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On Turban Bombs And Female Bombers

Policemen, even policewomen, are hesitant to search women in burqas in the tribal areas along the Afghan-Pakistani border.
The twin blasts in Pakistan's northern city of Peshawar on August 11 once again point to the precarious security situation in this border town, despite numerous claims of foolproof security arrangements from law enforcement and government officials.

Though suicide attacks have become almost routine in this city of more than 3 million over the past few years, the stunning aspect this time is the involvement of a woman suicide bomber. This seems to work for would-be terrorists, as security forces are not likely to stop a woman carrying a basket on the street.

Earlier this month in Afghanistan, a bomber killed and injured several people in the southern city of Kandahar by detonating a device hidden in his turban at the mourning ceremony of Afghan President Hamid Karzai's half-brother Ahmad Wali Karzai.

These two attacks show a disturbing shift in tactics for militants in the region.

After carrying out a campaign of suicide and roadside bomb attacks for years, the use of turbans and women -- both, for different reasons, are sensitive issues in Pashtun society -- is a new and impish tactic by the terrorist masterminds to defuse all efforts denying them the time and target of their choosing.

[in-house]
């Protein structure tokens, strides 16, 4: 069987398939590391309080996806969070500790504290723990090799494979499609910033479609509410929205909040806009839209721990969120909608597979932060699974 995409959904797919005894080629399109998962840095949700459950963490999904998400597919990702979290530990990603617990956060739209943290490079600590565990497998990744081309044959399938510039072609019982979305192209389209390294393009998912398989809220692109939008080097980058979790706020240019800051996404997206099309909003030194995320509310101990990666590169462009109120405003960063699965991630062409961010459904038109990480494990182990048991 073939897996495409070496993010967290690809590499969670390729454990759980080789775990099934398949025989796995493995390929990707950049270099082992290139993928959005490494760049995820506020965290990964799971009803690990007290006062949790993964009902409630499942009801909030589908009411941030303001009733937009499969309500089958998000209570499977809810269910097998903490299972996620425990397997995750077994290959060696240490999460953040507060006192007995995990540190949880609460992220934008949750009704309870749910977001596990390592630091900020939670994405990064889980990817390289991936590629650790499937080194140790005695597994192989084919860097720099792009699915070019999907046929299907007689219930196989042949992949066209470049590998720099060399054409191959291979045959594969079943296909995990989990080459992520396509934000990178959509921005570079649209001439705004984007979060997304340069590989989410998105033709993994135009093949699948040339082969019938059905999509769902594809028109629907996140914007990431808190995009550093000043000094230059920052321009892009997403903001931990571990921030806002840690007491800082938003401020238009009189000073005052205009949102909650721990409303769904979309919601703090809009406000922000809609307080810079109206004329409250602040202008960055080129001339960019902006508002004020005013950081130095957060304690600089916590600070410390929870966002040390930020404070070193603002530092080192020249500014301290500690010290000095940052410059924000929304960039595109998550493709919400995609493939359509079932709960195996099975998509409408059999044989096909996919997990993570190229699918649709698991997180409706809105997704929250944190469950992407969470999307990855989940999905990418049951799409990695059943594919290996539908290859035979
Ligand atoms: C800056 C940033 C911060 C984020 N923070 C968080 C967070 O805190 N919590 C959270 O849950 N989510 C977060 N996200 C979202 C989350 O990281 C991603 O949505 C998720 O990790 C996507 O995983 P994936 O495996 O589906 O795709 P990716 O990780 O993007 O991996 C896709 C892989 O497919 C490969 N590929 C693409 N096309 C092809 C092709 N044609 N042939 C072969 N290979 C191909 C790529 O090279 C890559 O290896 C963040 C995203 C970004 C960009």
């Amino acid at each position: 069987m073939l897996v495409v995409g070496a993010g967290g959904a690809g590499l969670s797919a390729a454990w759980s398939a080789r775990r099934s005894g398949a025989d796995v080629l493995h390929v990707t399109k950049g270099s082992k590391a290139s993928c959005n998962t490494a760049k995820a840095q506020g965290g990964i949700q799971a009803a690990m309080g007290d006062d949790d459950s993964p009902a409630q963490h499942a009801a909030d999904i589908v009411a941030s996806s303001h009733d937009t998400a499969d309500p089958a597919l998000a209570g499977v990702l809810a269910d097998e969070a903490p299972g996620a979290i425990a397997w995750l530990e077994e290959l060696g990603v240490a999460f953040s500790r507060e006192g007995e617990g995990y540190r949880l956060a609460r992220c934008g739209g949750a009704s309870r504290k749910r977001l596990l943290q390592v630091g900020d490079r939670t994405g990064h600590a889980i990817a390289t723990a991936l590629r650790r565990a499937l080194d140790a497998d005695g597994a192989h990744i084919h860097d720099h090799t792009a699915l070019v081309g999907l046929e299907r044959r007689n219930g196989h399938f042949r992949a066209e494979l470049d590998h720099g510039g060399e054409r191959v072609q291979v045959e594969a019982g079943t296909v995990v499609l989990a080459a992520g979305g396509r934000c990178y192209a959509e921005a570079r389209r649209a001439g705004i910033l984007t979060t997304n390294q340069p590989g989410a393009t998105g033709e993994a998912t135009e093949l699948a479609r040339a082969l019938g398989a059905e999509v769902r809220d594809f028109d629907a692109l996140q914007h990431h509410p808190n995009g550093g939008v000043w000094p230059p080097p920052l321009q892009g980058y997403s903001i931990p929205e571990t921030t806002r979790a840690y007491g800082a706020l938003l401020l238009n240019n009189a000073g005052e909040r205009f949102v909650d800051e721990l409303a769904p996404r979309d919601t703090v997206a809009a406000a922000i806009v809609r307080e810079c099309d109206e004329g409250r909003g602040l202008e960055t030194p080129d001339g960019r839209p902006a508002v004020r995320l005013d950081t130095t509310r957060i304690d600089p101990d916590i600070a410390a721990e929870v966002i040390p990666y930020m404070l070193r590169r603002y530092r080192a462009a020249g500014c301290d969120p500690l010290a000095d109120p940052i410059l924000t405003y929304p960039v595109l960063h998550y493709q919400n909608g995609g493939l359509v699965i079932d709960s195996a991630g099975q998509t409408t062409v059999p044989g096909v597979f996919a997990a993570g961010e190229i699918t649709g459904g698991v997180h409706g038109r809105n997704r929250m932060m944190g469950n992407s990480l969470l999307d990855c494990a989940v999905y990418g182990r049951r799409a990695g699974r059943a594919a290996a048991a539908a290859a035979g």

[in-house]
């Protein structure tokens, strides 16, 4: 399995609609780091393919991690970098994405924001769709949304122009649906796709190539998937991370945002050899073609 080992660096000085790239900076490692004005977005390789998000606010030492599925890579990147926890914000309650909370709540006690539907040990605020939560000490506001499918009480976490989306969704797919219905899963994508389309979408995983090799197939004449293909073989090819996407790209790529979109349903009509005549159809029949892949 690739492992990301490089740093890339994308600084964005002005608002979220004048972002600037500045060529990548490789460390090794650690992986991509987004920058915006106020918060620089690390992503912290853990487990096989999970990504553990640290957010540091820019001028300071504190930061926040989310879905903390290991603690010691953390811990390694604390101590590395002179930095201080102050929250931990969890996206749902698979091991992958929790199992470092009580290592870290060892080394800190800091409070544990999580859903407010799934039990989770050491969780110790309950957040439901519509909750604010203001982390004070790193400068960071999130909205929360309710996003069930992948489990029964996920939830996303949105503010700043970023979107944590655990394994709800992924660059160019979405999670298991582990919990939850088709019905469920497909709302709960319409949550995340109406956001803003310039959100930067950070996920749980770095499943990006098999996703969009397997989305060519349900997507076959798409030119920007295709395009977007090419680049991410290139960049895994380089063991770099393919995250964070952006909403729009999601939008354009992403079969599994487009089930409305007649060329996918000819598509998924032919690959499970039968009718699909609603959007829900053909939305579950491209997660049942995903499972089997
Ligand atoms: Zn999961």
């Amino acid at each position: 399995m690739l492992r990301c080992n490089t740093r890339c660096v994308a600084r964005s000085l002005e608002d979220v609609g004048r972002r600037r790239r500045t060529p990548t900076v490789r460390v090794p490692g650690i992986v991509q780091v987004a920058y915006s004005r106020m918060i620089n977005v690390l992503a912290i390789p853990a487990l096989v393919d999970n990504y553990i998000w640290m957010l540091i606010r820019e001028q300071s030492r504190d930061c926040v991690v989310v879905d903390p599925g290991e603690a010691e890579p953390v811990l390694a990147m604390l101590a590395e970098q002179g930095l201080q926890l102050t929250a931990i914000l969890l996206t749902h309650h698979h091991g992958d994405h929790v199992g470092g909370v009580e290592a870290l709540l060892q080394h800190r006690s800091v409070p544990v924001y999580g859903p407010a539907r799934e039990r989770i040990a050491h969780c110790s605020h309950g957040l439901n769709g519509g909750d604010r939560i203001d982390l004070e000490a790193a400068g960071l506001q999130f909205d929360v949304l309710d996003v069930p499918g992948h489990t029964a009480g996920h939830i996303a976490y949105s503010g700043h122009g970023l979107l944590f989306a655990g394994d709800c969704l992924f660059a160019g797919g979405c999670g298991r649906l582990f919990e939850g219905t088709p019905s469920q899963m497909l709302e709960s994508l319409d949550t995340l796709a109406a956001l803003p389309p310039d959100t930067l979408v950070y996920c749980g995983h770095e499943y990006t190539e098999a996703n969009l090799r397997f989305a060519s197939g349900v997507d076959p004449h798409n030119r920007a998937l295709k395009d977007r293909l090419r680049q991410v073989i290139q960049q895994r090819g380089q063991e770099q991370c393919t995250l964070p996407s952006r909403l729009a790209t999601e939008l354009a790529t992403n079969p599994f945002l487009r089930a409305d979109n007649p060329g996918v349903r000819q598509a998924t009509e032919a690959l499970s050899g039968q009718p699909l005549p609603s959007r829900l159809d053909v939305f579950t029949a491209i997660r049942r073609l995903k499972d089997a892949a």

Removing, unfolding, and searching the turban from the head of an Afghan or tribal elder (even a youngster) is as sensitive a job as searching a burqa-clad woman by a policeman (even policewoman) in a market, town, or village in Afghanistan or the tribal and other Pashtun parts of Pakistan.

While the turban is considered a symbol of respect and prestige in the tribal society, equal honor is given to and sensitivity attached to the purdah (veil) of a woman in most parts of Afghanistan and Pakistan.

In a society already reeling from all sorts of violence, taking advantage of such strict social taboos to carry out attacks marks a new low. Ironically, the masterminds of such attacks rarely miss an opportunity to blame foreigners for showing disrespect to their culture and traditions -- including the purdah and turban.

At a time when the beleaguered governments of Pakistan and Afghanistan are struggling against a war-hardened enemy and the international community is rapidly losing interest in the war front, this new tactic, if it persists, could further jeopardize the security situation.

In particular, the new tactic may become the preferred method for targeted killings in the region.

-- Daud Khattak

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